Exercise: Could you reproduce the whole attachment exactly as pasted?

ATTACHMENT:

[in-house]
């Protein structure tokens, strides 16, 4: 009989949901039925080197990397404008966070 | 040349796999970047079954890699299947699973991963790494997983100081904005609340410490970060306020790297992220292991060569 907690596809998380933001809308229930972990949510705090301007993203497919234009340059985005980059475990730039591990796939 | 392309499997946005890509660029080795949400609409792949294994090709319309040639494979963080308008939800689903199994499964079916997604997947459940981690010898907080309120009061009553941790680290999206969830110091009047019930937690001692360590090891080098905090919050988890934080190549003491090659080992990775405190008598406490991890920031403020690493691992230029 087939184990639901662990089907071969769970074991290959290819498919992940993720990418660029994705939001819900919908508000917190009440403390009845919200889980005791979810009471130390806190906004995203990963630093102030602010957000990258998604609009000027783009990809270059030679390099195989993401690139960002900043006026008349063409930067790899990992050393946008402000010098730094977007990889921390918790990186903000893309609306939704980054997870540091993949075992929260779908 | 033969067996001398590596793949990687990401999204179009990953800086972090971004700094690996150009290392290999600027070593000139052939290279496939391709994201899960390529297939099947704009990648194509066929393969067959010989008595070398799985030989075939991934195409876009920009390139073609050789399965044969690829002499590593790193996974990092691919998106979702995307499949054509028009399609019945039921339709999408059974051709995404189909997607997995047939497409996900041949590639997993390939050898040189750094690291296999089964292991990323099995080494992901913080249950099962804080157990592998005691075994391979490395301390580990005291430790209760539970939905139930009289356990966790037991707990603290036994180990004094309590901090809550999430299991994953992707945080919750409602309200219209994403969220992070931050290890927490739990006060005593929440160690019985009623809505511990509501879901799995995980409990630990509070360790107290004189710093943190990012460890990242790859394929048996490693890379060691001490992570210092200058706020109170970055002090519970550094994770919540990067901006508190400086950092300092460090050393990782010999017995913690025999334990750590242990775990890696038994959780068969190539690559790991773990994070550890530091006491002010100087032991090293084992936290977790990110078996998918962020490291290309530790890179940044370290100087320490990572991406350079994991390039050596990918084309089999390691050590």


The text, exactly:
[in-house]
């Protein structure tokens, strides 16, 4: 009989949901039925080197990397404008966070 | 040349796999970047079954890699299947699973991963790494997983100081904005609340410490970060306020790297992220292991060569 907690596809998380933001809308229930972990949510705090301007993203497919234009340059985005980059475990730039591990796939 | 392309499997946005890509660029080795949400609409792949294994090709319309040639494979963080308008939800689903199994499964079916997604997947459940981690010898907080309120009061009553941790680290999206969830110091009047019930937690001692360590090891080098905090919050988890934080190549003491090659080992990775405190008598406490991890920031403020690493691992230029 087939184990639901662990089907071969769970074991290959290819498919992940993720990418660029994705939001819900919908508000917190009440403390009845919200889980005791979810009471130390806190906004995203990963630093102030602010957000990258998604609009000027783009990809270059030679390099195989993401690139960002900043006026008349063409930067790899990992050393946008402000010098730094977007990889921390918790990186903000893309609306939704980054997870540091993949075992929260779908 | 033969067996001398590596793949990687990401999204179009990953800086972090971004700094690996150009290392290999600027070593000139052939290279496939391709994201899960390529297939099947704009990648194509066929393969067959010989008595070398799985030989075939991934195409876009920009390139073609050789399965044969690829002499590593790193996974990092691919998106979702995307499949054509028009399609019945039921339709999408059974051709995404189909997607997995047939497409996900041949590639997993390939050898040189750094690291296999089964292991990323099995080494992901913080249950099962804080157990592998005691075994391979490395301390580990005291430790209760539970939905139930009289356990966790037991707990603290036994180990004094309590901090809550999430299991994953992707945080919750409602309200219209994403969220992070931050290890927490739990006060005593929440160690019985009623809505511990509501879901799995995980409990630990509070360790107290004189710093943190990012460890990242790859394929048996490693890379060691001490992570210092200058706020109170970055002090519970550094994770919540990067901006508190400086950092300092460090050393990782010999017995913690025999334990750590242990775990890696038994959780068969190539690559790991773990994070550890530091006491002010100087032991090293084992936290977790990110078996998918962020490291290309530790890179940044370290100087320490990572991406350079994991390039050596990918084309089999390691050590």